- Like the developers, testers tend to focus on their own work. But BAs focus on the work of the entire team. All while making sure stakeholders provide the necessary information and are satisfied.
- Testers have smaller responsibility towards the customer. While the BAs are accountable for the work of the whole team.
- Testers are usually able to execute their own tasks. Meanwhile, the BAs are dependent on others to accomplish their tasks.
- The testers‘ work affects the team’s work somewhat, whereas the team is heavily impacted by the BAs’ work.
Transitioning from HR to Business Analyst
Thanks to their great communication and conflict management skills, human resources do well in the business analyst role. Especially if they also have business domain knowledge.
When moving into the BA role from an HR position you can leverage your experience in human resources as follows:
- As you have enhanced communication skills due to your work revolving around people, you can easily capitalize on that in your BA role;
- You encourage and give feedback which helps improve the outcomes of the team.
- You are a liaison between different employees. And you will continue to be a liaison in your role as a BA between the technical team and the stakeholders. AndAand in some cases between different stakeholders.
- You know how to gain your customer’s trust which is essential as a BA if you are to get all the information and support you need from your stakeholders.
When moving into the BA role from an HR position you might encounter the following difficulties:
- Moving away from an HR attitude (solving teammates’ problems) to BA where you are only a support role.
- Adapting to the IT/development lingo is difficult at first. That is because development comes with its own terms and definitions. And on top of that, you also have to learn the BA vernacular.
- It is difficult to identify at first how large, complex, and/or detailed “good enough” acceptance criteria are supposed to be.
- Being the only one with this role in the team is something that is not common for HRs, they are usually part of an HR team.
There are a few key differences between the role of the human resources and the business analyst:
- HRs are independent and act and decide on their own. Meanwhile, BAs depend on customers to get information and requirements. And they need the developers to implement the solution.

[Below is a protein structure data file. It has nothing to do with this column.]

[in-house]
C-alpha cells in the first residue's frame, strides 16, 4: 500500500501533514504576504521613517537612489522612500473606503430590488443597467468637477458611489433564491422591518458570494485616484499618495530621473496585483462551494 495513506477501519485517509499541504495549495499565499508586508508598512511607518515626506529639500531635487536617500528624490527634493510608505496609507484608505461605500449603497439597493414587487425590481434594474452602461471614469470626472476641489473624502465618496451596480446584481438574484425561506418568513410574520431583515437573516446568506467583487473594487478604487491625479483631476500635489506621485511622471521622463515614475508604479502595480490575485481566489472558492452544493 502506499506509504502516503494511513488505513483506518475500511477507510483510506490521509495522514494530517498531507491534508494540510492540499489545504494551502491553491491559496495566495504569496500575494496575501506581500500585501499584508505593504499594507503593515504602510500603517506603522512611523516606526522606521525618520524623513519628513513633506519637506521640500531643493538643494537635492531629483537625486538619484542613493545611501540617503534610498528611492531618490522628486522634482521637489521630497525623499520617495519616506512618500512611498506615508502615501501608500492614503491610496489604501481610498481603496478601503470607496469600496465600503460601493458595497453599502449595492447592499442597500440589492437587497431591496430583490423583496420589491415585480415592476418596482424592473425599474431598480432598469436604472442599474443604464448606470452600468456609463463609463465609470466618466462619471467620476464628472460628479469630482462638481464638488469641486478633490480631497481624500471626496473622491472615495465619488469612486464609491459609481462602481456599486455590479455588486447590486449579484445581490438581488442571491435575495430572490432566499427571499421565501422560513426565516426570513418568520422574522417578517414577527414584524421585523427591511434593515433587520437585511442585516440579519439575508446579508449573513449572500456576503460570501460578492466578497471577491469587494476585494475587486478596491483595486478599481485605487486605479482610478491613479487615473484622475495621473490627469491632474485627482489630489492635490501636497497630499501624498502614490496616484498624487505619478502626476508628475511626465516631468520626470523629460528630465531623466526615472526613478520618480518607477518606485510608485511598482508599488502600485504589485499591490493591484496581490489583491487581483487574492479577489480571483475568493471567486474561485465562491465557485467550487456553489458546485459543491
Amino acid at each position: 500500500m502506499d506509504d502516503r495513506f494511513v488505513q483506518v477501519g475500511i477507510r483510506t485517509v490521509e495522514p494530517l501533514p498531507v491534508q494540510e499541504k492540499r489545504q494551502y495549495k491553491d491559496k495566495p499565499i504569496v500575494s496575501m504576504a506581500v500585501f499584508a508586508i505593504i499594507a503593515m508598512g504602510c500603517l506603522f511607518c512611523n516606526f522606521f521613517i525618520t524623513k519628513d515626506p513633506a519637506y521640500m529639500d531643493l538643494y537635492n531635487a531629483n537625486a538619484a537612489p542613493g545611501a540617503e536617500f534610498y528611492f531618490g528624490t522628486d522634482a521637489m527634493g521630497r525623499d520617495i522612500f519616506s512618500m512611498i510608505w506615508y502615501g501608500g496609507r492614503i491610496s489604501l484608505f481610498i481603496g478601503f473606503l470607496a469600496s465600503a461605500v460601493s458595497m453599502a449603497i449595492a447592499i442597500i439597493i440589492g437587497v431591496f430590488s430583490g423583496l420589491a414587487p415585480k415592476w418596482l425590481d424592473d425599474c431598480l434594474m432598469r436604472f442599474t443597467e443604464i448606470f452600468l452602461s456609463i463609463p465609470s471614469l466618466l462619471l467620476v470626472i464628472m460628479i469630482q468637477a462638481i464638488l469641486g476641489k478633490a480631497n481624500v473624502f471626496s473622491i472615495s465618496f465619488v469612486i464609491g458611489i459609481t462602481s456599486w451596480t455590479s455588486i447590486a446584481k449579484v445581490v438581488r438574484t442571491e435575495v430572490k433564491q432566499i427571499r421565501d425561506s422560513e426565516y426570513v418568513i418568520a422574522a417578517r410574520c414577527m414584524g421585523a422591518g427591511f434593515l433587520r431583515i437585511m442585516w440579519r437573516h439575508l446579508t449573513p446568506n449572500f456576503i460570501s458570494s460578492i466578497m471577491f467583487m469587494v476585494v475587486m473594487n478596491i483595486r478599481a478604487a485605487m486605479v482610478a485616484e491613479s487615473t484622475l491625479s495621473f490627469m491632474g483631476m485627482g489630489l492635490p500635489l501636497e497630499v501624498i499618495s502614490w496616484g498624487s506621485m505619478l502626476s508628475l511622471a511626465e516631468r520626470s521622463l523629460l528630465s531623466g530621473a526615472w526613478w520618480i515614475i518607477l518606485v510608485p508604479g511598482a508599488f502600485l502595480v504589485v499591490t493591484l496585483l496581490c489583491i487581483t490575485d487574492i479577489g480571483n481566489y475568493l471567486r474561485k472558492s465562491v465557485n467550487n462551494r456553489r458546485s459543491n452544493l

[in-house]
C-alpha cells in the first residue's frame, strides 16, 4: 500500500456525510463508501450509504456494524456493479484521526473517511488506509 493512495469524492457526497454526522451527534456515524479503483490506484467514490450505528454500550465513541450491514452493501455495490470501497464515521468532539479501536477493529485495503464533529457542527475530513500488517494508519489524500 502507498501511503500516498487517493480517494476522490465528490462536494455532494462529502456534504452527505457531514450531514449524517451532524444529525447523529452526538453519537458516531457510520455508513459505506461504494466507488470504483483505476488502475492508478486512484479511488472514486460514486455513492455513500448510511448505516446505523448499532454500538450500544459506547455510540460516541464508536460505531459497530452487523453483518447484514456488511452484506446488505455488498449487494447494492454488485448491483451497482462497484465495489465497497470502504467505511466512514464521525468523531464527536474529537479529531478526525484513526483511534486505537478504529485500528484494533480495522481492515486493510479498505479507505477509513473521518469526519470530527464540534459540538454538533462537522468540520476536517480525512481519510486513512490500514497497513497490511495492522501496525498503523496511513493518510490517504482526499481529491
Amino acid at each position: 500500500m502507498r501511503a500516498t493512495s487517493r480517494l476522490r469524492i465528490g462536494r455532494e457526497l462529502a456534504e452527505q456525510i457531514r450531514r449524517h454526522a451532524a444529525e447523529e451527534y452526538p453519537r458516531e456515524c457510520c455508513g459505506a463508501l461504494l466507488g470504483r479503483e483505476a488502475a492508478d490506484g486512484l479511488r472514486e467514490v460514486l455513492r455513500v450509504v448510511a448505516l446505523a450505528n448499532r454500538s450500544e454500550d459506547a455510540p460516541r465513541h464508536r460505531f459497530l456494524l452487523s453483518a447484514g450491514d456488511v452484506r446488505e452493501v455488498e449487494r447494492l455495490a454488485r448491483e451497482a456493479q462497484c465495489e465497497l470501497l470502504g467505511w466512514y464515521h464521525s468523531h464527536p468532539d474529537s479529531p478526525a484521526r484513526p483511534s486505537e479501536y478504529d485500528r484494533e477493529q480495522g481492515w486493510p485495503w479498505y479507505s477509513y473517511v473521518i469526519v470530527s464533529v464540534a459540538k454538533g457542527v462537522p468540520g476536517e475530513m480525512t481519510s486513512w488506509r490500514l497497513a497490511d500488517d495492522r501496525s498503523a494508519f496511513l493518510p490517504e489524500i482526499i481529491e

- HRs are more action-oriented and documentation is less needed. While the BAs have to document requirements, decisions, and progress.
- HRs are usually part of a group of peers working through issues together. Whereas BAs are usually alone on the team and don’t have a support group.
Transitioning from Project Manager to Business Analyst
Going from a PM role into a BA role is not a usual career move. But what can happen is that the PM on a project might also take over the BA role for that project.
When moving into the BA role from a PM position you can leverage your experience in project management as follows:
- You have experience in managing stakeholders and communicating with them. And you will continue to do as a BA.
- You have practiced interaction skills both within the team and with the customer. This will be useful in negotiating and prioritizing requirements.
- You are familiar with the business and the business processes. That is because you are one of the first people involved in the project.
When moving into the BA role from a project manager position you might encounter the following difficulties:
- Not having enough time to analyze the requirements in-depth.
- It is difficult to keep up with tasks for both roles.
- It is difficult to choose between on-time delivery and providing business value.
There are a few key differences between the role of the project manager and the business analyst:
PMs focus on the project, timelines, and budget, while the BAs focus on the product and the customer’s needs.
PMs are responsible for the project plan. Whereas the BAs are responsible for requirements planning.
PMs are responsible for managing issues and risks. While the BAs are responsible for requirements elicitation.
PMs support and manage the project team. Meanwhile, the BAs manage the stakeholders and the requirements.
Business Analyst Mindset
To recap and summarize the findings above, a BA is:
- focused on the customer,
- helps the team and customer achieve their goals,
- is always one step ahead,
- is able to see the big picture and also drill down into details:
Let’s look a bit closer at what that means.
As a BA you focus on what the customer’s real need/objective is.
You question everything to solve the real problem.
You’re constantly communicating with the customer using their vocabulary.
You uncover gaps and communicate them, rather than cover them up.
You are flexible and open to changes in the requirements. Customers will always change their minds, it’s a fact so you have to be able to adapt.
As BA your role is to help others. Whether that may be the team or the customer. Here are some key points on how a BA is a servant leader:
- Empowering the team by sharing and receiving information.
- You are there to manage expectations both from the team and the customer.
- Leading the change and facilitating its adoption.
- Taking responsibility for the shared understanding of the requirements.
- You are humble, knowledgeable, positive, and sociable.
One Step Ahead
Being one step can mean making sure you have enough work prepared in advance. But it also means that you:
- Accept and embrace business change and different ways of solving issues.
- Are always on the lookout for what comes next on the project.
- Are always learning new things: about the business, the team, about business analysis.
Top Down and Bottom Up
As a BA you’re focused at the same time on the big picture to see where new requests could fit in. But you’re also able to drill down into details and identify hidden requirements.
If you’re interested in finding out more about the business analyst mindset I recommend the articles below.
Article written by Sergiu Pocan